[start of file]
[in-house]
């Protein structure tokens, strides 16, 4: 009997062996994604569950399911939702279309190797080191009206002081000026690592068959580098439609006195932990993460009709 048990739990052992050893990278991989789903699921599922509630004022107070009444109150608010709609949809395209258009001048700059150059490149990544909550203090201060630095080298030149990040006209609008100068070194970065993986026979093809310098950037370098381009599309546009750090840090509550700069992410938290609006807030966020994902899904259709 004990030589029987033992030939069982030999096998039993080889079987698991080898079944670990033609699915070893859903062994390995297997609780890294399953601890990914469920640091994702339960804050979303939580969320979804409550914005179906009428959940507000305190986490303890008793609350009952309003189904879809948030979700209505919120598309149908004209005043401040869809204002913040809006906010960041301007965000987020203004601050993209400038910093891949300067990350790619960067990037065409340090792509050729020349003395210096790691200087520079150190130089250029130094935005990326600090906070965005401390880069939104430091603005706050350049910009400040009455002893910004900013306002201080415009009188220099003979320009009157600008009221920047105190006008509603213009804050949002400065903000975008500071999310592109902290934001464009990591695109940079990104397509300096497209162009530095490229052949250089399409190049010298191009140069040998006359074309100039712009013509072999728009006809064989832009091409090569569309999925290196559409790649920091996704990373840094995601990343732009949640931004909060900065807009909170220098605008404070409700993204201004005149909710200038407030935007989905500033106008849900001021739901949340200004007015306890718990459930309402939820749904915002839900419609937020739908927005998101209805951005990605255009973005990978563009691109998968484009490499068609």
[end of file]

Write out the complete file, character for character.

[in-house]
């Protein structure tokens, strides 16, 4: 009997062996994604569950399911939702279309190797080191009206002081000026690592068959580098439609006195932990993460009709 048990739990052992050893990278991989789903699921599922509630004022107070009444109150608010709609949809395209258009001048700059150059490149990544909550203090201060630095080298030149990040006209609008100068070194970065993986026979093809310098950037370098381009599309546009750090840090509550700069992410938290609006807030966020994902899904259709 004990030589029987033992030939069982030999096998039993080889079987698991080898079944670990033609699915070893859903062994390995297997609780890294399953601890990914469920640091994702339960804050979303939580969320979804409550914005179906009428959940507000305190986490303890008793609350009952309003189904879809948030979700209505919120598309149908004209005043401040869809204002913040809006906010960041301007965000987020203004601050993209400038910093891949300067990350790619960067990037065409340090792509050729020349003395210096790691200087520079150190130089250029130094935005990326600090906070965005401390880069939104430091603005706050350049910009400040009455002893910004900013306002201080415009009188220099003979320009009157600008009221920047105190006008509603213009804050949002400065903000975008500071999310592109902290934001464009990591695109940079990104397509300096497209162009530095490229052949250089399409190049010298191009140069040998006359074309100039712009013509072999728009006809064989832009091409090569569309999925290196559409790649920091996704990373840094995601990343732009949640931004909060900065807009909170220098605008404070409700993204201004005149909710200038407030935007989905500033106008849900001021739901949340200004007015306890718990459930309402939820749904915002839900419609937020739908927005998101209805951005990605255009973005990978563009691109998968484009490499068609």